With respect to their science, in particular cosmology, Lewis claims that “they tidied up the universe” without stripping it of meaning. Of course, their cosmological model was defective insofar as the data available to them were limited, but that could be said of any age, and we can be assured that future generations will say that of our own models. The key is that the medieval mind took for granted that there was purpose in the universe and, as a result, their model was richer, more imaginative, and better at reconciling all the data of our experience. Lewis writes that when medieval man looked at the night sky, he “felt he was looking in” past the gates of day into what would be for us an “opera or a feast” full of life and grandeur. Beyond the scientific, their model had definite moral and aesthetic dimensions that could not be divorced from the data since these were all unified in Christ. The experience of looking at the night sky for us is completely reversed for we look “out of somewhere warm and lighted into dark, cold, indifferent desolation, out of a house onto the dark waste of the sea.” There is no connection between the two worlds, this being a consequence of our belief in an accidental universe. For Lewis, this assumption creates a blind spot in modern man, and the models we produce are defective in that we have to discard important data in order to reduce our world to a mindless machine. What we are left with are facts and a one-dimensional, lifeless image.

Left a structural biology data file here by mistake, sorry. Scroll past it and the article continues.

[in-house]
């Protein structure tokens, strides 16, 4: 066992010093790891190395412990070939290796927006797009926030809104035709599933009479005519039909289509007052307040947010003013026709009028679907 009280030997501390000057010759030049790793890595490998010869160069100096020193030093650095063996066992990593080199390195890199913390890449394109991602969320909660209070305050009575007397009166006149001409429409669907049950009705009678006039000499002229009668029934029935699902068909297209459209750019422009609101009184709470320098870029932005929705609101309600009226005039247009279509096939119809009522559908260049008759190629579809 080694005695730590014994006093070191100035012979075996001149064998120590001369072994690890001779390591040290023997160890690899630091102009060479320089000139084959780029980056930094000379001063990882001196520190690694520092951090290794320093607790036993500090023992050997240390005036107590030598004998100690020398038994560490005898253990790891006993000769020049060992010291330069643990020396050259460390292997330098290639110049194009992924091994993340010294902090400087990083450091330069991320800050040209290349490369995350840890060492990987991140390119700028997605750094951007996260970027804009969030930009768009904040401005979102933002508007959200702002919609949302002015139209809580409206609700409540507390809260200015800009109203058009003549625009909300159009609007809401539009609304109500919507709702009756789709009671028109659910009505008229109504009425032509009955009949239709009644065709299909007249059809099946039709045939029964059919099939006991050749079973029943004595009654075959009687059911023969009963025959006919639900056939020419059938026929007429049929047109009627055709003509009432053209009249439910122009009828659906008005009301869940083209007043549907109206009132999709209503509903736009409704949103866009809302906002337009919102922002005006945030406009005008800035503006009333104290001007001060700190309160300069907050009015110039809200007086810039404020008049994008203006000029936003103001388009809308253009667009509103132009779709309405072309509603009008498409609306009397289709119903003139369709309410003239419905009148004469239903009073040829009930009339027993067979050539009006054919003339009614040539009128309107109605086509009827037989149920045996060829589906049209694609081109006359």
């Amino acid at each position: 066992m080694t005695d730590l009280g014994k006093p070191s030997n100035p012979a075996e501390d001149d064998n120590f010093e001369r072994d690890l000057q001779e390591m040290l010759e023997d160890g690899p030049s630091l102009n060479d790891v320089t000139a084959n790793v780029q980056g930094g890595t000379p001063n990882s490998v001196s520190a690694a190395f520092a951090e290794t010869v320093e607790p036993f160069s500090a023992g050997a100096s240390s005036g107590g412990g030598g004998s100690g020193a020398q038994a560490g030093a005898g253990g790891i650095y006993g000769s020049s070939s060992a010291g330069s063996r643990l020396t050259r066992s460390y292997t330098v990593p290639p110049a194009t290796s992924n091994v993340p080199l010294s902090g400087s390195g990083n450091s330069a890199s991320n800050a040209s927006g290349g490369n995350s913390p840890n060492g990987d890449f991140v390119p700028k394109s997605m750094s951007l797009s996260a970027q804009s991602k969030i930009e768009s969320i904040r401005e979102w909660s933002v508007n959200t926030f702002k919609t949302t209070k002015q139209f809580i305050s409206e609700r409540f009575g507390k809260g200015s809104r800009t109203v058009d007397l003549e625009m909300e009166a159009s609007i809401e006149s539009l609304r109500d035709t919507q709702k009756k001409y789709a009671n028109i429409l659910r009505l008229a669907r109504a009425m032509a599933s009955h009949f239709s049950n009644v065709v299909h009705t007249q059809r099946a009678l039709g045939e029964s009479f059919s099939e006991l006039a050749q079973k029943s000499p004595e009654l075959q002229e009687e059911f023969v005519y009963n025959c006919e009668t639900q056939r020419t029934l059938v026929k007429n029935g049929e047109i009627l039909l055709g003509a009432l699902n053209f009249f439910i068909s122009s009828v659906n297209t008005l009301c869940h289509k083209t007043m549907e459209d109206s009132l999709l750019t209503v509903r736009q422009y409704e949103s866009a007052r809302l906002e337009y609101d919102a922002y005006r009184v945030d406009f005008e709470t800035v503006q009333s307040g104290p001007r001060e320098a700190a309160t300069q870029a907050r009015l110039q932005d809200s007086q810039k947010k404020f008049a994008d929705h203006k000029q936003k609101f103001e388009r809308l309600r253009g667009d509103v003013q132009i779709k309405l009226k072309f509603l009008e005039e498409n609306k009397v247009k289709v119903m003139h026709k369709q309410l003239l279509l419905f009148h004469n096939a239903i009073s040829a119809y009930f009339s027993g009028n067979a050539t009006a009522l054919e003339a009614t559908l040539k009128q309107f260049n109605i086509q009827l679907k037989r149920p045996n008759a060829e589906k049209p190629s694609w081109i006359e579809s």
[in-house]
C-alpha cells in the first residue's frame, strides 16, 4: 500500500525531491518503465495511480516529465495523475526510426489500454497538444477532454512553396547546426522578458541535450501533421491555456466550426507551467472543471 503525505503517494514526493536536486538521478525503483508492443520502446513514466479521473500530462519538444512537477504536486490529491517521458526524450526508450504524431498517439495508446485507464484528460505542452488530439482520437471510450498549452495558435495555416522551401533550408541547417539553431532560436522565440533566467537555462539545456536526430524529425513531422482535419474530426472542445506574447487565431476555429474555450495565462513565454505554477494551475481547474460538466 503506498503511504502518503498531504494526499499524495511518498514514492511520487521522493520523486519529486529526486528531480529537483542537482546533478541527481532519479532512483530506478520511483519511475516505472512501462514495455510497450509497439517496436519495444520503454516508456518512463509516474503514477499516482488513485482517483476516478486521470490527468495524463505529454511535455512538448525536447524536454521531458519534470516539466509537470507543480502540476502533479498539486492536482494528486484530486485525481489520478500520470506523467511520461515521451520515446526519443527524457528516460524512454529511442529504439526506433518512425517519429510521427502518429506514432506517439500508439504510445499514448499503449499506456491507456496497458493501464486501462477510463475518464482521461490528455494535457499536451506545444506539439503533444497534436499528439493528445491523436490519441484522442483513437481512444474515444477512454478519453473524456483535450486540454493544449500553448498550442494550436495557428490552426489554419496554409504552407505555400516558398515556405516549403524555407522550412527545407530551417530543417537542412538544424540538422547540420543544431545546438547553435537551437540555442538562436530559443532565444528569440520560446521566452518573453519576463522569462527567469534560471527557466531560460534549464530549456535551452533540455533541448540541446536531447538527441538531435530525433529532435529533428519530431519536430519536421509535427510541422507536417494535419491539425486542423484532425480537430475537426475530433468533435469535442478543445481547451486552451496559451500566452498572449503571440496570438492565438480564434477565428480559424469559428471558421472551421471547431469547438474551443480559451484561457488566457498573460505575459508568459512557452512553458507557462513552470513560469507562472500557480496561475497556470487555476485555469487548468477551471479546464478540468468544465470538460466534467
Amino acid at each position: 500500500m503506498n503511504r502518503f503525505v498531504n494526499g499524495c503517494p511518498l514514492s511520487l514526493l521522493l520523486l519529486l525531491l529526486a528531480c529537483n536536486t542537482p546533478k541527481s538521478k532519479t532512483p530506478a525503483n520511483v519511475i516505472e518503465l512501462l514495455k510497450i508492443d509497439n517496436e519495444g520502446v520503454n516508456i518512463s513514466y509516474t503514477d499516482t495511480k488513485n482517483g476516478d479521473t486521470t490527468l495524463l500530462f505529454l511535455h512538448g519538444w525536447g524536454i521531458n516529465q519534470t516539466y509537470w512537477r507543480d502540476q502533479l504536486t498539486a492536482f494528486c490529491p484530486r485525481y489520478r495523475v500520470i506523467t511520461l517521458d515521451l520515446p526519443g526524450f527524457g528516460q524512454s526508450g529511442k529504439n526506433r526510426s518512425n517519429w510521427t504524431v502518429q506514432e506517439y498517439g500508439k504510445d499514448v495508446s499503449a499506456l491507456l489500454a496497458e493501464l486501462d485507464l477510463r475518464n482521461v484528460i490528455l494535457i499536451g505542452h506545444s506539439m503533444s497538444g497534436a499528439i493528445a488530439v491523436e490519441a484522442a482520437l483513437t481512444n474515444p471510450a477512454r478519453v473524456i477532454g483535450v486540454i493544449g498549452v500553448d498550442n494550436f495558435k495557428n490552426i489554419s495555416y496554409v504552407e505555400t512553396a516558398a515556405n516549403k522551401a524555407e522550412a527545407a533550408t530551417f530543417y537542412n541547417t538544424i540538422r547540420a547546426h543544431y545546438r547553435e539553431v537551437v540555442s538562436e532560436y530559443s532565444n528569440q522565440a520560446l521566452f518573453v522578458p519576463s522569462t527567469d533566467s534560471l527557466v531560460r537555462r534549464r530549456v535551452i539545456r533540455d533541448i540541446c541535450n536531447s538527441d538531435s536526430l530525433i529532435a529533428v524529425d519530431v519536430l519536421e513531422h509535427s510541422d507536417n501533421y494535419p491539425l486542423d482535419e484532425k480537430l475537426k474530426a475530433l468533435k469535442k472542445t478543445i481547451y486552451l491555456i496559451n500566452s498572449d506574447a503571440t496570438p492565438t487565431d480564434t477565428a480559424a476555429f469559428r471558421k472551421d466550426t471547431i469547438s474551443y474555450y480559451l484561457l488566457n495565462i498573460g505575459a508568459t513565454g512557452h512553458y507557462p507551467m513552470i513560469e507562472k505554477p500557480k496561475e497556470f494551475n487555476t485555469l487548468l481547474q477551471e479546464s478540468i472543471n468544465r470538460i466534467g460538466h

In the end, cultural engagement in Anglo-Saxon England was holistic because of its commitment to the idea that all things in heaven and earth are reconciled and unified in Christ, our reason as well as our imagination. Lewis would write in his memoir of his own struggles with the fragmentation of our modern life, saying that “the two hemispheres of my mind were in the sharpest contrast,” with “one side a many-islanded sea of poetry and myth,” while “on the other a glib and shallow ‘rationalism.’” In the modern mind, ethics, the arts, theology, philosophy, and science are all packaged into neat, discrete compartments where they seldom meet and rarely, if ever, are allowed to mingle. Once again, our science is pitiless and our pity is often very untruthful. “Oh who will reconcile in me both maid [Imagination] and mother [Reason], / Who make in me a concord of the depth and height?” Lewis asked. Who, indeed. We can see the medieval church doing just this, using Christ to bring together what was put asunder in the chaos of their times.